`kgrams`

provides tools for
training and evaluating *k*-gram language models, including several
probability smoothing methods, perplexity computations, random text
generation and more. It is based on an C++ back-end which makes `kgrams`

fast, coupled with an accessible R API which aims at streamlining the
process of model building, and can be suitable for small- and
medium-sized NLP experiments, baseline model building, and for
pedagogical purposes.

If you have no idea about what *k*-gram models are *and* didn’t get here
by accident, you can check out my hands-on tutorial post on *k*-gram
language
models
using R at DataScience+.

You can install the latest release of `kgrams`

from
CRAN with:

```
install.packages("kgrams")
```

You can install the development version from my R-universe with:

```
install.packages("kgrams", repos = "https://vgherard.r-universe.dev/")
```

This example shows how to train a modified Kneser-Ney 4-gram model on
Shakespeare’s play “Much Ado About Nothing” using `kgrams`

.

```
library(kgrams)
# Get k-gram frequency counts from text, for k = 1:4
freqs <- kgram_freqs(kgrams::much_ado, N = 4)
# Build modified Kneser-Ney 4-gram model, with discount parameters D1, D2, D3.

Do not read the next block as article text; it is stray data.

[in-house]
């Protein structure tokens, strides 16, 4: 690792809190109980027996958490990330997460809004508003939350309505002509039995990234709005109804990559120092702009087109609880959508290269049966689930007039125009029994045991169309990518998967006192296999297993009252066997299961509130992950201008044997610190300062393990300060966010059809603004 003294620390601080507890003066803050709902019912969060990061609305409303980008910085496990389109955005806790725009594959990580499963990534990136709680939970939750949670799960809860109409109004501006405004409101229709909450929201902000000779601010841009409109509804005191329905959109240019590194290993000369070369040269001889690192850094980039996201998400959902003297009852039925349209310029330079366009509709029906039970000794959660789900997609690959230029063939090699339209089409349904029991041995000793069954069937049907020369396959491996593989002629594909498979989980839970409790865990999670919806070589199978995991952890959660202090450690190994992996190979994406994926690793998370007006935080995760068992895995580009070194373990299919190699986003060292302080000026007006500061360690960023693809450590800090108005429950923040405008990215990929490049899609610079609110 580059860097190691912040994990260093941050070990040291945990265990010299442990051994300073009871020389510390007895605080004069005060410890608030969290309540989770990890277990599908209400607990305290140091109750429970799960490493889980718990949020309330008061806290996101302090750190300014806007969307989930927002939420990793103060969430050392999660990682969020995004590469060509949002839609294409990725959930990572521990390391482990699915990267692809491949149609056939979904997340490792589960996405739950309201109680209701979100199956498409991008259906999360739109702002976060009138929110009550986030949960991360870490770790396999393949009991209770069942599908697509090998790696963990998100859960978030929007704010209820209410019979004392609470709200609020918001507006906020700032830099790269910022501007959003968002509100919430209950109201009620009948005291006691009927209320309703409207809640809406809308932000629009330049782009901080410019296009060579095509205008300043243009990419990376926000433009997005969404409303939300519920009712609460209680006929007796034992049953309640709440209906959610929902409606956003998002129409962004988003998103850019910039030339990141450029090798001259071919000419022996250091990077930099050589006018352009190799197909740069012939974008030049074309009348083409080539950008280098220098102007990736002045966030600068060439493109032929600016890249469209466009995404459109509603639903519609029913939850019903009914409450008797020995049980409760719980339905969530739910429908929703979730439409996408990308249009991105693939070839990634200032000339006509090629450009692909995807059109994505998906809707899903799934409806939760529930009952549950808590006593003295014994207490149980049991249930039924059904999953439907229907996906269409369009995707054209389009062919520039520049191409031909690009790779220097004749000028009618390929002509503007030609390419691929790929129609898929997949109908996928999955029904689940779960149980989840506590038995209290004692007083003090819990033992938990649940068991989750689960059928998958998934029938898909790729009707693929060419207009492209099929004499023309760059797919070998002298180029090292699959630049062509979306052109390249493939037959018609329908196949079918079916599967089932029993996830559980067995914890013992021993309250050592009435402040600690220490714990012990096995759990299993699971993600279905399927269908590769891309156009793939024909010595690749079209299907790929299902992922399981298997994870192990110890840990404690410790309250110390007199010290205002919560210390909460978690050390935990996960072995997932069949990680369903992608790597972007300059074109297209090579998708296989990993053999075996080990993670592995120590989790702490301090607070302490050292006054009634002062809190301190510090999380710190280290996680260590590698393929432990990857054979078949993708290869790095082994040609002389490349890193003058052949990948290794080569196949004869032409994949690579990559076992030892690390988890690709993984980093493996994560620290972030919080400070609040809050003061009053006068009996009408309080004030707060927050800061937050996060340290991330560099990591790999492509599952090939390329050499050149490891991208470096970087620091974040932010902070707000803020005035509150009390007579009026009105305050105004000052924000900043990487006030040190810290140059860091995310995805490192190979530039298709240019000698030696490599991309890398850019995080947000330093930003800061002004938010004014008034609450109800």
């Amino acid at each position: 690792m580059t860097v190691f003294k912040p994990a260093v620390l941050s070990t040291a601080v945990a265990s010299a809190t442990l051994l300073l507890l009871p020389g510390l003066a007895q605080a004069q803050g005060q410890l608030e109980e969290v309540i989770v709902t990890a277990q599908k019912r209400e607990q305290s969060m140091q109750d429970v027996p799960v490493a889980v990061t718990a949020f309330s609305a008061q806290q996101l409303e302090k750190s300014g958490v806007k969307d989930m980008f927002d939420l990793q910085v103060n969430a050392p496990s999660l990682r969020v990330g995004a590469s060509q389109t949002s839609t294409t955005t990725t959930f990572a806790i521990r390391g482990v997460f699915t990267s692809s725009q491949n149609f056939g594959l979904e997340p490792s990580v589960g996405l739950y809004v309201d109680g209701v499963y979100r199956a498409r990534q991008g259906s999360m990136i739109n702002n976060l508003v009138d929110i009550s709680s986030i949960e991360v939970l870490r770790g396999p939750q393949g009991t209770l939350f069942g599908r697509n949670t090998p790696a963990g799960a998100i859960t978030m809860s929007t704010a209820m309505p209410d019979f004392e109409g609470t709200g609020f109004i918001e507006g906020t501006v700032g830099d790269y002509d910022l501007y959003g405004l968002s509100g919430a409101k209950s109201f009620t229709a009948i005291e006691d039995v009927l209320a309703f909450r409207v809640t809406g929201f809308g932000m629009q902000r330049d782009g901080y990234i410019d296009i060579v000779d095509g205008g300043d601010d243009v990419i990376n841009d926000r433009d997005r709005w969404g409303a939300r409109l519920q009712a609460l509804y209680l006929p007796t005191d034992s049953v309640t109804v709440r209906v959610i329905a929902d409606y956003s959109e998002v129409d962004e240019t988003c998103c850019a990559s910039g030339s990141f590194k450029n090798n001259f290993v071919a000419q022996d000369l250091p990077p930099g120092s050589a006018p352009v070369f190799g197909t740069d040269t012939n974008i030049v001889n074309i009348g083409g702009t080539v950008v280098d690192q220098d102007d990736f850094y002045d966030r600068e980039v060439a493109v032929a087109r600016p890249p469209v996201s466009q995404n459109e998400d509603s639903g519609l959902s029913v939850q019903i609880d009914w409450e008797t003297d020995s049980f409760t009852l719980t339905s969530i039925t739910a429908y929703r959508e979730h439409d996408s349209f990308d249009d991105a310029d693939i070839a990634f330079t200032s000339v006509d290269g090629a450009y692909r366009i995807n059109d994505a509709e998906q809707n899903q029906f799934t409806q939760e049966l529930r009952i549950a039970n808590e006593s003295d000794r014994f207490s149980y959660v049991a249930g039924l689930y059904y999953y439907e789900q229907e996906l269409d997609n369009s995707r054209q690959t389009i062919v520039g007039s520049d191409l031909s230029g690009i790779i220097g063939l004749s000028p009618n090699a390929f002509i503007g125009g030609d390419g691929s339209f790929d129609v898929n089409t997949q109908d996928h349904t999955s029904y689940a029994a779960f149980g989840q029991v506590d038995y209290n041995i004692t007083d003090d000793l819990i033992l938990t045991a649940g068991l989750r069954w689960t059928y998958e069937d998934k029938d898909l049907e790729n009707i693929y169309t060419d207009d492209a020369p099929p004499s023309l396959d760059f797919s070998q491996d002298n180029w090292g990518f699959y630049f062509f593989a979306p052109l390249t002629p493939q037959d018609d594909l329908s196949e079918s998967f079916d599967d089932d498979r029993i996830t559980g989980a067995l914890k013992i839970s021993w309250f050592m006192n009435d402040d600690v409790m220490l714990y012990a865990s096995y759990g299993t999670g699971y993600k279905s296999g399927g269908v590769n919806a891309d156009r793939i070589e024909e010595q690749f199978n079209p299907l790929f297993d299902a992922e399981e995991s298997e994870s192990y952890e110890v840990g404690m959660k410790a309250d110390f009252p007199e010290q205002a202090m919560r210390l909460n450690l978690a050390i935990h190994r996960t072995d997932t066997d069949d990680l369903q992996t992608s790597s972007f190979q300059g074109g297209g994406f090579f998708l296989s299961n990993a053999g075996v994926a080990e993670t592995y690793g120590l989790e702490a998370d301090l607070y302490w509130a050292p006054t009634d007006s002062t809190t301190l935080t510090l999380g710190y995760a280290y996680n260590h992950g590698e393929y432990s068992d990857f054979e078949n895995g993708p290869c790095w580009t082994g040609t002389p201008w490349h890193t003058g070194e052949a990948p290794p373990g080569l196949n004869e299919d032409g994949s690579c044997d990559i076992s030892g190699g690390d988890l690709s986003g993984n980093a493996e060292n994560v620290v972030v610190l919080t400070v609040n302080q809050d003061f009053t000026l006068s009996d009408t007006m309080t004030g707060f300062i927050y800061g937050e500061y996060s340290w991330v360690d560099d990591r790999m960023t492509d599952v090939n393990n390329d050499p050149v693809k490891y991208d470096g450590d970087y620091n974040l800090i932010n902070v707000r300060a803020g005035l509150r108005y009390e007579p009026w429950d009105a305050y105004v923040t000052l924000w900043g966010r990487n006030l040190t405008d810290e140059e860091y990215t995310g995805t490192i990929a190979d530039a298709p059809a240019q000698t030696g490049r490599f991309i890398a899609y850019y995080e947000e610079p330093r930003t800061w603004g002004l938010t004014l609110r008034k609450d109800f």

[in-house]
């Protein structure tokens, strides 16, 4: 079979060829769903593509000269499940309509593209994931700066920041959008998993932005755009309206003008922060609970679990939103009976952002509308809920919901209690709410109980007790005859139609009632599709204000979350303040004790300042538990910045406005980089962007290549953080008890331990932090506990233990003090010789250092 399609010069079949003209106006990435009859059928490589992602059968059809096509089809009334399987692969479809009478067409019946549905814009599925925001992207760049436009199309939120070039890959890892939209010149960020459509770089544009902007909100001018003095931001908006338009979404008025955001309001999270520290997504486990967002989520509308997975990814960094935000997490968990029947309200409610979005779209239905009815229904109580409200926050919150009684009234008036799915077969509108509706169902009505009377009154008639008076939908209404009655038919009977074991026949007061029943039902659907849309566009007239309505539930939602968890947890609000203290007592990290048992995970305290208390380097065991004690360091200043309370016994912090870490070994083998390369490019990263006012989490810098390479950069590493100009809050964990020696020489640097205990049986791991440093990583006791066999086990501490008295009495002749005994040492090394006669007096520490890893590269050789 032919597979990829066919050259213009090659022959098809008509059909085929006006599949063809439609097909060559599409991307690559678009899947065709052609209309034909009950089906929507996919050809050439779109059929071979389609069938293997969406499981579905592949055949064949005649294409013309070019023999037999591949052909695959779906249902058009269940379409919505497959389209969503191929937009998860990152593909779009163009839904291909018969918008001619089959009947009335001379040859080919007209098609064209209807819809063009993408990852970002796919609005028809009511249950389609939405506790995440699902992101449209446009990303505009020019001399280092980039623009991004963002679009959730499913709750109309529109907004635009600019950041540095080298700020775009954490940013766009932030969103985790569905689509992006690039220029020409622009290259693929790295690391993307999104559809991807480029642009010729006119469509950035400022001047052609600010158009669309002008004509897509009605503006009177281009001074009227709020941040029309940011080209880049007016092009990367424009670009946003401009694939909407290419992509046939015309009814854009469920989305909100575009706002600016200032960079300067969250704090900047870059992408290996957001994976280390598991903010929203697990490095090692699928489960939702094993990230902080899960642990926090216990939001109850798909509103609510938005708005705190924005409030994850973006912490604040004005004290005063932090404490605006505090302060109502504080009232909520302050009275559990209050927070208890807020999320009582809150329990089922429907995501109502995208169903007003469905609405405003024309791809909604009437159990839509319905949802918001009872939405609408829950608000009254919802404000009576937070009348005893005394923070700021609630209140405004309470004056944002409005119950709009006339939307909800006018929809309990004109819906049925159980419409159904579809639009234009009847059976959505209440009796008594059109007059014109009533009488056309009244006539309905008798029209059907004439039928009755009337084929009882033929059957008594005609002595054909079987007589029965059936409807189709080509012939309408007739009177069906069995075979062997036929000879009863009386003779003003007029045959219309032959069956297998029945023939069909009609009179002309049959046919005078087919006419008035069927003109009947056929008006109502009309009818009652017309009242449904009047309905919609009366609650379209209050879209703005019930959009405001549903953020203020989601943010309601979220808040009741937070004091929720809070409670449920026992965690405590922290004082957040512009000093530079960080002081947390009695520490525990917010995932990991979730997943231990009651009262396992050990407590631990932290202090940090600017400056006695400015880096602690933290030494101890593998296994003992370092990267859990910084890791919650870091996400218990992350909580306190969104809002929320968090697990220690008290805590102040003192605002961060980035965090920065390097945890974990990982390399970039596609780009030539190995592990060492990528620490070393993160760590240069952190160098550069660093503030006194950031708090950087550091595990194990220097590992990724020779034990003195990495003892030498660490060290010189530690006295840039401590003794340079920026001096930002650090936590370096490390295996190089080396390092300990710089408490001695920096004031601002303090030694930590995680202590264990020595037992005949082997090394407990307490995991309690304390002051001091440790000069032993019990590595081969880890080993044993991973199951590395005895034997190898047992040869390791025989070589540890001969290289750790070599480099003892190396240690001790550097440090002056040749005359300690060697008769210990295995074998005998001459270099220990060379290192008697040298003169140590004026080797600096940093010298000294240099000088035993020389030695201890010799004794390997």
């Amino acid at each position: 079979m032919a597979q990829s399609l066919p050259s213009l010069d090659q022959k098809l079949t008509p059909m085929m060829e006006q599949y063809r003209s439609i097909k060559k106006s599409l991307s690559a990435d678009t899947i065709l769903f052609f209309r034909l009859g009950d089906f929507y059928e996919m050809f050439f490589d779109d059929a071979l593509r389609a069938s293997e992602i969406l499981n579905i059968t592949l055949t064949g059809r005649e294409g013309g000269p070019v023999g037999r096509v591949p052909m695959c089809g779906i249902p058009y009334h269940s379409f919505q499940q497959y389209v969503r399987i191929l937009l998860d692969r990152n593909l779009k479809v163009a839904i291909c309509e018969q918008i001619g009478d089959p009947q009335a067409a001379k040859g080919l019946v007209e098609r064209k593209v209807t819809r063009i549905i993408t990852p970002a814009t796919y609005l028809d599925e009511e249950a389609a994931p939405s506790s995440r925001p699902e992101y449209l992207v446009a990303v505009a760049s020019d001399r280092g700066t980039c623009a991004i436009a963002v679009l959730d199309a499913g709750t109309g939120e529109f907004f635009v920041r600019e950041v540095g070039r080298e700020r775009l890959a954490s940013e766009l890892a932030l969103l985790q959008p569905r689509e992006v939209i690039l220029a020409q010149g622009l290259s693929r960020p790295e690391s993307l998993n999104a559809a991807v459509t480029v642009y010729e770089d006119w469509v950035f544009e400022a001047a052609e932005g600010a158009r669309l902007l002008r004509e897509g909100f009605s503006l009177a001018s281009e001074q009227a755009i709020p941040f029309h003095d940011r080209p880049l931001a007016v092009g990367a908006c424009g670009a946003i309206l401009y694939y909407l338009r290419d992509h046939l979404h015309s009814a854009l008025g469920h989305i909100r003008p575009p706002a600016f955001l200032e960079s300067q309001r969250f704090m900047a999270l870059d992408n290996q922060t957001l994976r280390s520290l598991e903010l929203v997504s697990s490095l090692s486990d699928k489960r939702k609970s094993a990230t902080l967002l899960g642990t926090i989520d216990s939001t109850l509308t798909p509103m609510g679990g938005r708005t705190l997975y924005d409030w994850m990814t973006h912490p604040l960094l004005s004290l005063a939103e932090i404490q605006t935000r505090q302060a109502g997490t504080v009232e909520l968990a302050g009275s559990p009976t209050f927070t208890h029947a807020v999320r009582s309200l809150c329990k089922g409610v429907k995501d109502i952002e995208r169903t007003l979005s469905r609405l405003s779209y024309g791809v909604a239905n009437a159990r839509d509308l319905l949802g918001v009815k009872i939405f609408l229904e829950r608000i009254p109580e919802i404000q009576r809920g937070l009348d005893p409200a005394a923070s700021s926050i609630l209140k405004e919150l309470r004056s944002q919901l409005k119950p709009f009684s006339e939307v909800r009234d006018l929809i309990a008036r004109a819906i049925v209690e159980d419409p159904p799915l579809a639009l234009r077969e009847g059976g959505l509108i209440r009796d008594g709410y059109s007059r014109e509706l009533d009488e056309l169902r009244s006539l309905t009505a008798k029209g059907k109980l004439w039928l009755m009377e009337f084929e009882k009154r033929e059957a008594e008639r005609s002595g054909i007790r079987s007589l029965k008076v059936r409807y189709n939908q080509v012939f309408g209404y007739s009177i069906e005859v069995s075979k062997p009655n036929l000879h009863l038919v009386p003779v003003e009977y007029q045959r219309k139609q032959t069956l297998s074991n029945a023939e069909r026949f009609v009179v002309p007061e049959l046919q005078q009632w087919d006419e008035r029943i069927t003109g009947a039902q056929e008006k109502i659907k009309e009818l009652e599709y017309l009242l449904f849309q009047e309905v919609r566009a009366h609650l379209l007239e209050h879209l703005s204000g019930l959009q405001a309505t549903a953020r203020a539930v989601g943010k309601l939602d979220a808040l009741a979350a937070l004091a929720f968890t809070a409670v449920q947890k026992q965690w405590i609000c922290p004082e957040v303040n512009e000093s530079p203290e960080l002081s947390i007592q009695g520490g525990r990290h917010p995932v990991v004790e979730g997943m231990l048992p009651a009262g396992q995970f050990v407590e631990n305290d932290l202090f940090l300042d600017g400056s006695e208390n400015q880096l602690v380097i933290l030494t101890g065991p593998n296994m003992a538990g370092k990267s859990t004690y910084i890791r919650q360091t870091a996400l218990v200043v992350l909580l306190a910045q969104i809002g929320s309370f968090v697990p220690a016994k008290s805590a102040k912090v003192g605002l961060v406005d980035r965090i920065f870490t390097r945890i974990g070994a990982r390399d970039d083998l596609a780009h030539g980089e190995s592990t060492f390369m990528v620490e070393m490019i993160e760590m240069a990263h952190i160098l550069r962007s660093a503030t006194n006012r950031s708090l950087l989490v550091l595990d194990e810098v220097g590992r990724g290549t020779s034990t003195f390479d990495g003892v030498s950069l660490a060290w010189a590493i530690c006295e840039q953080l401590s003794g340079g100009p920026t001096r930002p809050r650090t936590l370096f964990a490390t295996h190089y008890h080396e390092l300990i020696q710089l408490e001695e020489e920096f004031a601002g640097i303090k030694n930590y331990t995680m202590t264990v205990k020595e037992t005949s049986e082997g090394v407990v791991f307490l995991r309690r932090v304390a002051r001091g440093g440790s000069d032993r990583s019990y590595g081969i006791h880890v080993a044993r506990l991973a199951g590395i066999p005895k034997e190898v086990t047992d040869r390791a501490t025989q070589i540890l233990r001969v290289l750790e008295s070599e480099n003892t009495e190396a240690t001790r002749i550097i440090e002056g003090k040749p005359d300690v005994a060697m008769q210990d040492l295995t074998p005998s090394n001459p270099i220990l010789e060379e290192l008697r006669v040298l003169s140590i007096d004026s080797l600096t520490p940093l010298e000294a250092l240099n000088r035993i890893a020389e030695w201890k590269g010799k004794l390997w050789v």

mkn <- language_model(freqs, smoother = "mkn", D1 = 0.25, D2 = 0.5, D3 = 0.75)
```

We can now use this `language_model`

to compute sentence and word
continuation probabilities:

```
# Compute sentence probabilities
probability(c("did he break out into tears ?",
"we are predicting sentence probabilities ."
),
model = mkn
)
#> [1] 2.466856e-04 1.184963e-20
# Compute word continuation probabilities
probability(c("tears", "pieces") %|% "did he break out into", model = mkn)
#> [1] 9.389238e-01 3.834498e-07
```

Here are some sentences sampled from the language model’s distribution
at temperatures `t = c(1, 0.1, 10)`

:

```
# Sample sentences from the language model at different temperatures
set.seed(840)
sample_sentences(model = mkn, n = 3, max_length = 10, t = 1)
#> [1] "i have studied eight or nine truly by your office [...] (truncated output)"
#> [2] "ere you go : <EOS>"
#> [3] "don pedro welcome signior : <EOS>"
sample_sentences(model = mkn, n = 3, max_length = 10, t = 0.1)
#> [1] "i will not be sworn but love may transform me [...] (truncated output)"
#> [2] "i will not fail . <EOS>"
#> [3] "i will go to benedick and counsel him to fight [...] (truncated output)"
sample_sentences(model = mkn, n = 3, max_length = 10, t = 10)
#> [1] "july cham's incite start ancientry effect torture tore pains endings [...] (truncated output)"
#> [2] "lastly gallants happiness publish margaret what by spots commodity wake [...] (truncated output)"
#> [3] "born all's 'fool' nest praise hurt messina build afar dancing [...] (truncated output)"
```

For further help, you can consult the reference page of the `kgrams`

website or open an
issue on the GitHub
repository of `kgrams`

. A vignette is available on the website,
illustrating the process of building language models in-depth.

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